Thousands of processors, terabytes of data, and months of computing time have helped a group of researchers in Germany create some of the largest and highest resolution simulations ever made of galaxies like our Milky Way.
A composite of images from the simulation. (Left) Projected gas density of the galaxy environment about 10 billion years ago. Depicted are filamentary gas structures that feed the main galaxy at the centre. (Middle) Bird’s eye view of the gas disc in the present day. The fine detailed spiral pattern is clearly visible. (Right) Side-on view of the same gas disc in the present day. Cold gas is shown as blue, warm gas as green and hot gas as red. (Credit: Robert J. J. Grand, Facundo A. Gomez, Federico Marinacci, Ruediger Pakmor, Volker Springel, David J. R. Campbell, Carlos S. Frenk, Adrian Jenkins and Simon D. M. White.)
Led by Dr Robert Grand of the Heidelberger Institut fuer Theoretische Studien, the work of the Auriga Project appears in the journal Monthly Notices of the Royal Astronomical Society.
Astronomers study our own and other galaxies with telescopes and simulations, in an effort to piece together their structure and history.
Spiral galaxies like the Milky Way are thought to contain several hundred thousand million stars, as well as copious amounts of gas and dust.
The spiral shape is commonplace, with a massive black hole at the centre, surrounded by a bulge of old stars, and arms winding outwards where relatively young stars like the Sun are found.
However understanding how systems like our galaxy came into being continues to remain a key question in the history of the cosmos.
The enormous range of scales (stars, the building blocks of galaxies, are each about one trillion times smaller in mass than the galaxy they make up), as well as the complex physics involved, presents a formidable challenge for any computer model.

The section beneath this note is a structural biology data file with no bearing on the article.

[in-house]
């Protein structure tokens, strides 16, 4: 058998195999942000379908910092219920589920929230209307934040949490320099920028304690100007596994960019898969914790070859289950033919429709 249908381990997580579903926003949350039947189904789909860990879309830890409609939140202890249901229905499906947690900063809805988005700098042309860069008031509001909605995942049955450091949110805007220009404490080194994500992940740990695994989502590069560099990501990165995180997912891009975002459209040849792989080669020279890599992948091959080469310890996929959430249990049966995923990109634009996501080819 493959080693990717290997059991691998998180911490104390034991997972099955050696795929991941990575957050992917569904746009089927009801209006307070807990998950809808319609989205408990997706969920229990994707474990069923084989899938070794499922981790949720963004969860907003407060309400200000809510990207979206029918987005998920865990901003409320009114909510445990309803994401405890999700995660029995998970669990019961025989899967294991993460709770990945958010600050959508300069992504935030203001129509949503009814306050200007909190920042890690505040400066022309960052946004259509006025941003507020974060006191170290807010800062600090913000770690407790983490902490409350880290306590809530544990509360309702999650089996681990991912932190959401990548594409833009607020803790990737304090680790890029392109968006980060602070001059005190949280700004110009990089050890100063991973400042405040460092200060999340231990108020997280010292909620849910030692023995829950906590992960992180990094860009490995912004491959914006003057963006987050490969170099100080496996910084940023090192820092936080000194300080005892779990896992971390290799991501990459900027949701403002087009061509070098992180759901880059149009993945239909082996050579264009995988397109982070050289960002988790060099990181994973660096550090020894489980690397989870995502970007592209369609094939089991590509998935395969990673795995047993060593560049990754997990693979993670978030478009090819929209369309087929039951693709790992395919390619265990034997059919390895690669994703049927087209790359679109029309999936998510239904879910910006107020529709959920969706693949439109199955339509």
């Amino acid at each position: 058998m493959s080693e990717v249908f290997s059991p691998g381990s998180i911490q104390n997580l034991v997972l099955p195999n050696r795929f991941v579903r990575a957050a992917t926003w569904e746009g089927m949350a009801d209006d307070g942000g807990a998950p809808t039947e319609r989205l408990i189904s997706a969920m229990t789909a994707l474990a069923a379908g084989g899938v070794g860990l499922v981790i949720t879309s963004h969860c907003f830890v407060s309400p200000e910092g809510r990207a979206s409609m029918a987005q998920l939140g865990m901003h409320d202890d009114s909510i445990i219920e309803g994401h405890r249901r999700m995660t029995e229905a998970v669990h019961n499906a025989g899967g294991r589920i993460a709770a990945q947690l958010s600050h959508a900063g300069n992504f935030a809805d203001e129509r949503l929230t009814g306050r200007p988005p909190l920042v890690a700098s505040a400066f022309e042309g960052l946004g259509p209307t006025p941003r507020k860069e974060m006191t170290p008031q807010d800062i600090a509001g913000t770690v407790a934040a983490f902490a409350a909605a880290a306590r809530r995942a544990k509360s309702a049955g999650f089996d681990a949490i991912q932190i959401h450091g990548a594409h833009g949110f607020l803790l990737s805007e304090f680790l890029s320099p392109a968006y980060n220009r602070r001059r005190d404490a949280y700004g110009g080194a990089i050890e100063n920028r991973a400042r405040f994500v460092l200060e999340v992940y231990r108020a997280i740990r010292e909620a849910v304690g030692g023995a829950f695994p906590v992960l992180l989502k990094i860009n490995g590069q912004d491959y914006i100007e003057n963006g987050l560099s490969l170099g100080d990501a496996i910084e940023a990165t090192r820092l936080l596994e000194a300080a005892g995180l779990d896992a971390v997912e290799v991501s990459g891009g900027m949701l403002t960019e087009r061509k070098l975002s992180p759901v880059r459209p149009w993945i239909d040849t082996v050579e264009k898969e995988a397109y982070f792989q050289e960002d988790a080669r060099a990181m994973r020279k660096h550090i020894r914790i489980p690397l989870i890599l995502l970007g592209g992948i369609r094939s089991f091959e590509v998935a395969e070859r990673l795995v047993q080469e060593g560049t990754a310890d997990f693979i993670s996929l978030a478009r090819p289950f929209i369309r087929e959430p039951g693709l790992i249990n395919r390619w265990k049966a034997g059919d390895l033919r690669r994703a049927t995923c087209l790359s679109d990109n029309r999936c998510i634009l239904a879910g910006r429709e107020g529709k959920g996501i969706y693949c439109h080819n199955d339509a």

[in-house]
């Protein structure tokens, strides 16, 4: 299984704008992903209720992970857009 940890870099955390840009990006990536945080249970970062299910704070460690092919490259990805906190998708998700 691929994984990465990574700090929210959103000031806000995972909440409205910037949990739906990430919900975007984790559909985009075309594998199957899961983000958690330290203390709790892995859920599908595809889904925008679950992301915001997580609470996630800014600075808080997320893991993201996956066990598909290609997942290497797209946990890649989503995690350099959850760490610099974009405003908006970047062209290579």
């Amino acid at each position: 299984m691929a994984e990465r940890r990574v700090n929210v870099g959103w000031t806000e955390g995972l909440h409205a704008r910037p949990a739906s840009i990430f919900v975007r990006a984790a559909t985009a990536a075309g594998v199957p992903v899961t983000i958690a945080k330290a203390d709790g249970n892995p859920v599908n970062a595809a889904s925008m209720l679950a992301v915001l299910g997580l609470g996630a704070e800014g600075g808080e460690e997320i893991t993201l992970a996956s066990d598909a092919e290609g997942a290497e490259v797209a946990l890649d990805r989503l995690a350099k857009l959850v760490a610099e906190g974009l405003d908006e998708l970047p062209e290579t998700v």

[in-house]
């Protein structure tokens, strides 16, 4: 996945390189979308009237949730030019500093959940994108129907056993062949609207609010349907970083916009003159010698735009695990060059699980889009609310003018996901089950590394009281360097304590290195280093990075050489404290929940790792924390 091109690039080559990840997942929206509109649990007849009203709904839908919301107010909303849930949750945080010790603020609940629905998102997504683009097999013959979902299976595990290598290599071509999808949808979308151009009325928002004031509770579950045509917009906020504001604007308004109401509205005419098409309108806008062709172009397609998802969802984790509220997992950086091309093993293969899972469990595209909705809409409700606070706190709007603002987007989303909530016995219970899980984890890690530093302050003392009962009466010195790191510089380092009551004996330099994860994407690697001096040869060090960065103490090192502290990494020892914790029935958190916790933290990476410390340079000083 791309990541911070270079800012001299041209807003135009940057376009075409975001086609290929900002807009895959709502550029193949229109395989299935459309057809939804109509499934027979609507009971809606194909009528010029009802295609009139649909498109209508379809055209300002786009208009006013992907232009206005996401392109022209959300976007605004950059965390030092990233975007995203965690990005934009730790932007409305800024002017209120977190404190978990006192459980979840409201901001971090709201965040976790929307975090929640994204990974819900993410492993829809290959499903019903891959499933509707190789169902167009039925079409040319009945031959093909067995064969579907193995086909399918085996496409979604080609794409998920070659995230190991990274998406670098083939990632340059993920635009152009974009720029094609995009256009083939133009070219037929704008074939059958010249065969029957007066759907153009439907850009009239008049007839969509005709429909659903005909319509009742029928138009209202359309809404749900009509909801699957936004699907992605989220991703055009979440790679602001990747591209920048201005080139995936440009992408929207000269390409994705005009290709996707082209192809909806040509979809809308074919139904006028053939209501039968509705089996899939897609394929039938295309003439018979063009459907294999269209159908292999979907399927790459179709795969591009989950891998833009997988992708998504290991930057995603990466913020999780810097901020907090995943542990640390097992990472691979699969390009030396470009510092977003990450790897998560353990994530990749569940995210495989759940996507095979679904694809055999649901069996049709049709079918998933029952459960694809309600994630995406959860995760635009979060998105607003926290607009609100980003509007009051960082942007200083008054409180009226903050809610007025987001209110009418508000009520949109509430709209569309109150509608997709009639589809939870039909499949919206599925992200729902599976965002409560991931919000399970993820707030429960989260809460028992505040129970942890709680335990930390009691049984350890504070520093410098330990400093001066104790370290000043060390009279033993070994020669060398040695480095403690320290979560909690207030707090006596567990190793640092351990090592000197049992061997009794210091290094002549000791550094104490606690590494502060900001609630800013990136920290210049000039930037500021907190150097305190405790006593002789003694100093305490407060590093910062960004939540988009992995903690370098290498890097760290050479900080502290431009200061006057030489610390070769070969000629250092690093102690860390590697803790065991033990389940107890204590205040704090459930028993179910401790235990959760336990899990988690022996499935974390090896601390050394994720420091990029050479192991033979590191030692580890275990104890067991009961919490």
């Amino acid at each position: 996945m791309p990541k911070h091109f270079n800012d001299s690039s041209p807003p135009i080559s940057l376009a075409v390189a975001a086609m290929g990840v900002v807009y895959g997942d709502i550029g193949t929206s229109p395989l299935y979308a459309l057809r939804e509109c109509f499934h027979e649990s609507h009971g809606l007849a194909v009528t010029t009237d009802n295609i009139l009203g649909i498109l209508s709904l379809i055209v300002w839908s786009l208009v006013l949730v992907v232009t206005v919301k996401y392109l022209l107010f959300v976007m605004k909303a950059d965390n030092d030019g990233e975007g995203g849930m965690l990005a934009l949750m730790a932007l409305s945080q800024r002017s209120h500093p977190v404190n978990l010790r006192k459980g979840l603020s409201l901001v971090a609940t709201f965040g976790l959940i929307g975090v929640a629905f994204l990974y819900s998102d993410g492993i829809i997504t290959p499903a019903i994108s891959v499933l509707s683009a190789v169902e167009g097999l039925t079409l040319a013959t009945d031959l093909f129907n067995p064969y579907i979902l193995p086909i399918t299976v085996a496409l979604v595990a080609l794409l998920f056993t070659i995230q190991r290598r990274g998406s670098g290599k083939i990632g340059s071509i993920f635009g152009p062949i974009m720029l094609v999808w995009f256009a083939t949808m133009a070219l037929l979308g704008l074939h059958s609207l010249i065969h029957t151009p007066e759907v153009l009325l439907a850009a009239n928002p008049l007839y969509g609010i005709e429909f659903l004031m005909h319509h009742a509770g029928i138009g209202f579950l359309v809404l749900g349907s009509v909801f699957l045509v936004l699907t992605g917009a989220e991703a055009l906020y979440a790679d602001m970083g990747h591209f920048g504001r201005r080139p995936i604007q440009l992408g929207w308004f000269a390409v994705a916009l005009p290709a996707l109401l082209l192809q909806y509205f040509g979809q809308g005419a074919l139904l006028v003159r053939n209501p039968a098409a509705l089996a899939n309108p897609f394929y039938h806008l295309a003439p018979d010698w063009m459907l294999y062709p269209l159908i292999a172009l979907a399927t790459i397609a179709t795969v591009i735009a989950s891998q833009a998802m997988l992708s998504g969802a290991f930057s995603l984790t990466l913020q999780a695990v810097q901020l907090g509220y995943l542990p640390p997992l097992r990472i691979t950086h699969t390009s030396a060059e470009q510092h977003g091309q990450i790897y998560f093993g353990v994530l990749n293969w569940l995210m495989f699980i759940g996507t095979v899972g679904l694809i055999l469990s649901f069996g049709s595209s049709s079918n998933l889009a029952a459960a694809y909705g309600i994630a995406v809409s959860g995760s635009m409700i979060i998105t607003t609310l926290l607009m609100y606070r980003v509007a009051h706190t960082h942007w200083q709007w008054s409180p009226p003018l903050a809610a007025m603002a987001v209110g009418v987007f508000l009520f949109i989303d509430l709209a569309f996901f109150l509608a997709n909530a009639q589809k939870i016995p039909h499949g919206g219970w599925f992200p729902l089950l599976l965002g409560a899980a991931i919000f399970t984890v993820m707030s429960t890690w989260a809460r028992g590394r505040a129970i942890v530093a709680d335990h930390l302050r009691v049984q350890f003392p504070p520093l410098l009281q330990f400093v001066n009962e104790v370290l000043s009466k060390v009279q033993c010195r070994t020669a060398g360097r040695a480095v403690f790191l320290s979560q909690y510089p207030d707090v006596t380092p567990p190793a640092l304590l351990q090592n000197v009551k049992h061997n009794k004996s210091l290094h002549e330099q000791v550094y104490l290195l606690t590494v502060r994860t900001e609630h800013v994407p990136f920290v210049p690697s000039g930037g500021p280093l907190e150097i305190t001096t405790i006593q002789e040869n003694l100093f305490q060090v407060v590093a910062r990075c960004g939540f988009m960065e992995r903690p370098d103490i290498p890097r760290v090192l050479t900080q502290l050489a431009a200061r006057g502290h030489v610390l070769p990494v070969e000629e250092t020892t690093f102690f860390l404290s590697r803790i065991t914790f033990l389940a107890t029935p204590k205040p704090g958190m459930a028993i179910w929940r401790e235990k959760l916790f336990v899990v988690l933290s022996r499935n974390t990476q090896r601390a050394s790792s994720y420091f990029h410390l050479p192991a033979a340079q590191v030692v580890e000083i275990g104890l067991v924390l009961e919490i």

Using the Hornet and SuperMUC supercomputers in Germany and a state-of-the-art code, the team ran 30 simulations at high resolution, and 6 at very high resolution, for several months.
The code includes one of the most comprehensive physics models to date. It includes phenomena such as gravity, star formation, hydrodynamics of gas, supernova explosions, and for the first time the magnetic fields that permeate the interstellar medium (the gas and dust between the stars).
Black holes also grew in the simulation, feeding on the gas around them, and releasing energy into the wider galaxy.
Dr Grand and his team were delighted by the results of the simulation. “The outcome of the Auriga Project is that astronomers will now be able to use our work to access a wealth of information, such as the properties of the satellite galaxies and the very old stars found in the halo that surrounds the galaxy.”
The team also see the effect of those smaller galaxies, in some cases spiralling into the larger galaxy early in its history, in a process that could have created large spiral discs.
Dr Grand adds: “For a spiral galaxy to grow in size, it needs a substantial supply of fresh star-forming gas around its edges - smaller gas-rich galaxies that spiral gently into ours can provide exactly that.”
The scientists will now combine the results of the Auriga Project work with data in surveys from observatories like the Gaia mission, to better understand how mergers and collisions shaped galaxies like our own.